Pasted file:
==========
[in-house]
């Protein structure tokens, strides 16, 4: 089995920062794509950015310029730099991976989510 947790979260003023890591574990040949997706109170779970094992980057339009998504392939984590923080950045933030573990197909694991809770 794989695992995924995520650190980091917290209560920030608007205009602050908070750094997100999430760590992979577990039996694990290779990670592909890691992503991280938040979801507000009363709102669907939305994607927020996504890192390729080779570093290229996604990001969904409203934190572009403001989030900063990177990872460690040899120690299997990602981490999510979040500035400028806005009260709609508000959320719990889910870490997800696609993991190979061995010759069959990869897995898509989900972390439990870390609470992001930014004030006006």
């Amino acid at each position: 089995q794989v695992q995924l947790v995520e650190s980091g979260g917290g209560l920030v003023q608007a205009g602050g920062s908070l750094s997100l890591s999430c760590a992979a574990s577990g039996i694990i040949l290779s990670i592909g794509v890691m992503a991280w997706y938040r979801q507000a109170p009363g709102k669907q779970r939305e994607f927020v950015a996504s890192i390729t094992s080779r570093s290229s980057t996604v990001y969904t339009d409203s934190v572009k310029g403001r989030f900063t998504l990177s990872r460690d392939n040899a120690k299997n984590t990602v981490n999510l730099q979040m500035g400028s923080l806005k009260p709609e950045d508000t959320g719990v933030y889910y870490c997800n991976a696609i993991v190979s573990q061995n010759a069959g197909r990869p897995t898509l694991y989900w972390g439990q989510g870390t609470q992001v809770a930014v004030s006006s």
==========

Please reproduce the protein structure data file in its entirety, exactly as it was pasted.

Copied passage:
[in-house]
């Protein structure tokens, strides 16, 4: 089995920062794509950015310029730099991976989510 947790979260003023890591574990040949997706109170779970094992980057339009998504392939984590923080950045933030573990197909694991809770 794989695992995924995520650190980091917290209560920030608007205009602050908070750094997100999430760590992979577990039996694990290779990670592909890691992503991280938040979801507000009363709102669907939305994607927020996504890192390729080779570093290229996604990001969904409203934190572009403001989030900063990177990872460690040899120690299997990602981490999510979040500035400028806005009260709609508000959320719990889910870490997800696609993991190979061995010759069959990869897995898509989900972390439990870390609470992001930014004030006006």
């Amino acid at each position: 089995q794989v695992q995924l947790v995520e650190s980091g979260g917290g209560l920030v003023q608007a205009g602050g920062s908070l750094s997100l890591s999430c760590a992979a574990s577990g039996i694990i040949l290779s990670i592909g794509v890691m992503a991280w997706y938040r979801q507000a109170p009363g709102k669907q779970r939305e994607f927020v950015a996504s890192i390729t094992s080779r570093s290229s980057t996604v990001y969904t339009d409203s934190v572009k310029g403001r989030f900063t998504l990177s990872r460690d392939n040899a120690k299997n984590t990602v981490n999510l730099q979040m500035g400028s923080l806005k009260p709609e950045d508000t959320g719990v933030y889910y870490c997800n991976a696609i993991v190979s573990q061995n010759a069959g197909r990869p897995t898509l694991y989900w972390g439990q989510g870390t609470q992001v809770a930014v004030s006006s």